In this modern age of smart phones and computers, it might be argued that handwriting is not really that important. For Chinese learners, do you really need to be able to write all those characters? What about kanji for Japanese learners? Why bother if typing is all you’re going to do anyway. There are several reasons, one of which is that writing helps you remember better than reading.
Naturally, there are other reasons too. For instance, sometimes you do need to write by hand. Also, in this digital era, handwriting can actually be made much easier (try the handwriting input on your phone and you’re likely to find that it’s quite good).
Understanding how characters work
I think that learning to write at least the most common characters is essential. Depending on your goals or situation, you might want to wait with learning too many characters too quickly, and it’s perfectly fine to allow your knowledge of characters to lag behind that of your spoken ability. For Japanese learners, this would involve relying on phonetic writing instead of kanji.
However, ignoring writing altogether is only advisable if you’re not interested in the written language at all.
The number of characters you should learn to write is somewhat arbitrary, but at least a few hundred up to a thousand. Learning more beyond that is of course great. It is indeed necessary if you want to be able to write by hand, but I’m not convinced that learning more is an efficient way of increasing the other skills, including reading.
Note the difference between efficient and effective here. Learning to write more characters is certainly effective (it works), but it’s not efficient because it takes too much time.
Why writing helps you remember better than reading
Reading is a very poor way of learning to write. The reason is that the processing is very shallow. In general when it comes to learning anything, including vocabulary in a foreign language, the deeper you process the material you’re working with, the better you will remember it.
Reading or just looking at something is a very shallow level of processing. Writing the character yourself is much more demanding and makes it more likely that you remember the character later. In other words, writing will enhance your reading because you’re much less likely to forget the character, but reading will not necessarily help you remember how to write the character.
Another thing that makes reading a poor way of studying characters is that context often allows you to not even need to read the character. A good example of this is the Chinese word 尴尬 “embarrassing”. Without looking at the characters more than you just have by reading the previous sentence, can you write these characters? They are very easy to recognise because they almost always appear in that pair and they have a peculiar look. In short, your brain doesn’t even need to check the actual strokes to understand them. Writing them is of course another matter.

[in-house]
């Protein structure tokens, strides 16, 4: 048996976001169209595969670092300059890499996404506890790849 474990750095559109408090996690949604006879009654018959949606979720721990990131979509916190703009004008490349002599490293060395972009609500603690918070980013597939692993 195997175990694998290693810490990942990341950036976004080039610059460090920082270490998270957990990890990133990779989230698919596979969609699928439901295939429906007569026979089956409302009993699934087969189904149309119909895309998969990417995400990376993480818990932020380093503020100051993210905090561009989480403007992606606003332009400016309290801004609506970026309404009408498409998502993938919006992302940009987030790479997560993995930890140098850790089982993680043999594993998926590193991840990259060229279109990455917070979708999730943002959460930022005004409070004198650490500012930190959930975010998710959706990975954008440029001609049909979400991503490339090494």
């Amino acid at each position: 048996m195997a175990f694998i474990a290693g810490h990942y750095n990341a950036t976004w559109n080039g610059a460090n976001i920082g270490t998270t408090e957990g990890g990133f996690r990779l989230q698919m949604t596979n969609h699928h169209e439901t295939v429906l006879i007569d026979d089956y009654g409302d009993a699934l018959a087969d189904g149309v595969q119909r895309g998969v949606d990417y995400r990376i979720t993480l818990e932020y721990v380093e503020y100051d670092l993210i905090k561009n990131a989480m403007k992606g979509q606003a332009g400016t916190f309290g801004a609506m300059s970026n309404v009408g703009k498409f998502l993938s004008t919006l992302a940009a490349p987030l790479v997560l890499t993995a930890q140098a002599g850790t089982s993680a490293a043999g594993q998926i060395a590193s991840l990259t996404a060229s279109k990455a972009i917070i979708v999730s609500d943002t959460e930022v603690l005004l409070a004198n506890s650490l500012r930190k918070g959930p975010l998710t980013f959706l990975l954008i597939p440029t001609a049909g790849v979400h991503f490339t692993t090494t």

Here’s another great example in Chinese (if you want more about Japanese kanji amnesia, we have an article about that here): Most intermediate learners and up know how to recognise the characters for “sneeze”, but very few know how to write the last character. Do you know? If not, that’s okay, it’s not uncommon for native speakers to forget that too.
Actively searching for the right answer
While we’re talking about writing characters, the testing effect should also be mentioned. This has very sound scientific backing and basically means that testing yourself is a good way of reviewing. Or, put in other words, actively searching for the right answer and, hopefully, finding it, is vastly superior to just seeing the answer.
Some implications for language learners:
- Flashcards are great (Skritter)
- Multiple-choice questions are bad
- Reading is a poor way of learning to write
Other benefits of handwriting
There are other, less straightforward benefits of learning to write by hand, such as an increased ability of understanding other people’s handwriting (which is much harder to escape than writing on your own). The reason is of course that if you don’t know stroke order intimately well, it’s much harder to understand the semi-shorthand writing common among native speakers. It can of course be done, but it’s much harder.
What do you think? Are there any other benefits from writing by hand?